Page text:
Skip to main content
off the charts

Fixing Sequestration Is Key to Restoring Housing Vouchers and Reducing Homelessness

With millions of renters facing unaffordable housing costs and homelessness a large problem in many areas, policymakers should fully reverse the loss of 100,000 housing vouchers due to the sequestration budget cuts.  As our new report explains, the President’s 2016 budget would finish the job Congress began in 2014 of restoring all lost vouchers.  Unfortunately, the budget plans before the House and Senate this week not only have no plan to fix sequestration; they’d impose further cuts in programs for low-income people such as housing vouchers.

The President’s budget would renew all of the vouchers that more than 2 million low-income families — mostly seniors, people with disabilities, and working families with children — will use this year and restore 67,000 other vouchers no longer in use due to sequestration.

It would target 30,000 of those 67,000 vouchers to reduce homelessness, provide safe homes for victims of domestic and dating violence, and prevent low-income children from being separated from their families because their family can’t afford adequate housing.  This strategy of targeting vouchers on particularly urgent needs builds on the proven success of the HUD-VA Supportive Housing (VASH) program, which is largely responsible for a 33 percent drop in veterans’ homelessness between 2010 and 2014.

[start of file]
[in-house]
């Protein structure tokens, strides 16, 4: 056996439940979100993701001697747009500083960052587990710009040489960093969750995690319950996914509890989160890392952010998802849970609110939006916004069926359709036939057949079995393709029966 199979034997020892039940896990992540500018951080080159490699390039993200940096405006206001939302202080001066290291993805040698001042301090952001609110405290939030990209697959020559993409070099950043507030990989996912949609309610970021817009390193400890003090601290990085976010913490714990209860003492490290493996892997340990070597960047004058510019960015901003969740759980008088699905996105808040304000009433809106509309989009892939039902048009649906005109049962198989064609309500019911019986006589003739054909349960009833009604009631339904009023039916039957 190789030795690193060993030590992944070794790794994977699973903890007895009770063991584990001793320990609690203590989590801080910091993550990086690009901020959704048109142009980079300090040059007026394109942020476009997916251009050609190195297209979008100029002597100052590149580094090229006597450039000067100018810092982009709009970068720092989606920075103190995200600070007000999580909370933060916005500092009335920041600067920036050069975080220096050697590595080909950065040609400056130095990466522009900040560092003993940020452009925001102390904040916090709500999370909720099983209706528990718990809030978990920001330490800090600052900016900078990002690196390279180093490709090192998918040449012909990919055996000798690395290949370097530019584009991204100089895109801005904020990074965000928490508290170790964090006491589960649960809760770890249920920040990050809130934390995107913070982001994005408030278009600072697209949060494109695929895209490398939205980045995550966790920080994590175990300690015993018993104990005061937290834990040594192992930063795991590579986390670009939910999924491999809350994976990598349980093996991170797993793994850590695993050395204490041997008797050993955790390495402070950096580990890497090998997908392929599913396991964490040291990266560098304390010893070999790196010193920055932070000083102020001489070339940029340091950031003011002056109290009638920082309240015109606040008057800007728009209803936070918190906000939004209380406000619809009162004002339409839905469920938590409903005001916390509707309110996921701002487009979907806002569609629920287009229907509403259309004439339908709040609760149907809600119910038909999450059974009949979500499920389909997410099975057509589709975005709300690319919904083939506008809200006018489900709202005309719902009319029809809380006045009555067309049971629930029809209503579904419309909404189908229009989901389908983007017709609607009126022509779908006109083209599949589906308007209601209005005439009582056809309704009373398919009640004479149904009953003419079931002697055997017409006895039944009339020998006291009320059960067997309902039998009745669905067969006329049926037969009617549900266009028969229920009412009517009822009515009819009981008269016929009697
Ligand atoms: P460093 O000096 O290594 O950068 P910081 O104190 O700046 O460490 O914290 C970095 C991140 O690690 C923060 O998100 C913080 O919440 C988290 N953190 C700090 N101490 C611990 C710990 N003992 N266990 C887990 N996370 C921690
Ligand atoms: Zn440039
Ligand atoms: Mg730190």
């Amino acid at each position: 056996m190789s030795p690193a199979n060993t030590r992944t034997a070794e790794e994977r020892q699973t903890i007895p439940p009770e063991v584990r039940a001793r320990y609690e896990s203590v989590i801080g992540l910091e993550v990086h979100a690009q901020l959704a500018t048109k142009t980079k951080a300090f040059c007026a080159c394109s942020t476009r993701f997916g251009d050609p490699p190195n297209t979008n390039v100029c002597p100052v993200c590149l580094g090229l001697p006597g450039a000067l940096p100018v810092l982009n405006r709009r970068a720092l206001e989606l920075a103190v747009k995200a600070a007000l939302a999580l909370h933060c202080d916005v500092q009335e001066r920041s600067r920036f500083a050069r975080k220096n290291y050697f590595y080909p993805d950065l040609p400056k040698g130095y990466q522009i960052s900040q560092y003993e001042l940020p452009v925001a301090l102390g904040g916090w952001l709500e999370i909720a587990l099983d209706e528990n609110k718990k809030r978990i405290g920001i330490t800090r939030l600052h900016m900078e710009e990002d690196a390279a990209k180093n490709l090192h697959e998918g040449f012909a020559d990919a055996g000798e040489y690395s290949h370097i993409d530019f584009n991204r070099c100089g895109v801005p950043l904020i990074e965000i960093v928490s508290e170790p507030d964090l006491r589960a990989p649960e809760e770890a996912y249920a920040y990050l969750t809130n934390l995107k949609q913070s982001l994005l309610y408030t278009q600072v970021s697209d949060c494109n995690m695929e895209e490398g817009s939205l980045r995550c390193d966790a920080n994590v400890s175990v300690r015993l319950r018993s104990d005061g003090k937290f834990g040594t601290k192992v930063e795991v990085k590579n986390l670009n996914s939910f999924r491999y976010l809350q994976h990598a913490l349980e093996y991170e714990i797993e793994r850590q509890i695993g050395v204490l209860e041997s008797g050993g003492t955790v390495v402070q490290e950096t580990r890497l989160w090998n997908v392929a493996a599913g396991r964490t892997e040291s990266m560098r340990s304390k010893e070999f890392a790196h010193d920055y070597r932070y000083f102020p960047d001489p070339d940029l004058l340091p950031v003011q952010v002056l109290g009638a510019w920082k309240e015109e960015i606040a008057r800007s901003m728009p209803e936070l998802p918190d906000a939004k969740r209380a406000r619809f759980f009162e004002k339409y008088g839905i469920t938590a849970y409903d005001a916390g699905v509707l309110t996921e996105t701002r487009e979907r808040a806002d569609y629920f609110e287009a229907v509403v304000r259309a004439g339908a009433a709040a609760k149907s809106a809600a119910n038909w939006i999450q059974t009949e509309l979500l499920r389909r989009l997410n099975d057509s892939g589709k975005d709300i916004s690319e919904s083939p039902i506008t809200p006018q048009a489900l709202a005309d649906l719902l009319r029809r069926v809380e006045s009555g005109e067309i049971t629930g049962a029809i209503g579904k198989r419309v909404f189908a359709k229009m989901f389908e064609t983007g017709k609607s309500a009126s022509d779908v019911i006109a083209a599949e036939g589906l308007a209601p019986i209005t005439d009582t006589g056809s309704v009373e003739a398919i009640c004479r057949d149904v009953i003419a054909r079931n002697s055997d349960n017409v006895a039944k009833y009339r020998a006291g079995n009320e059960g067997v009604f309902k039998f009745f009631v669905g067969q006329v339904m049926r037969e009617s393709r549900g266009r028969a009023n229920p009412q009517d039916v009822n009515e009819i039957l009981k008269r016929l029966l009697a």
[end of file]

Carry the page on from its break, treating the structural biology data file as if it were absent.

Also to reduce homelessness, the Obama budget funds more than 25,000 new units of supportive housing for people with disabilities who have experienced long or repeated periods of homelessness — the so-called “chronically homeless” people who live mainly on the street.  These funds are essential to meet the federal goal of ending chronic homelessness within the next several years.

The President’s budget proposes to undo sequestration and, thus, can provide the resources to restore vouchers and reduce homelessness — as well as to increase support for veterans’ services, Head Start, job training, medical research, and other critical non-defense discretionary programs affected by sequestration.  Congress should end sequestration and provide communities with additional resources to restore housing vouchers and reduce homelessness.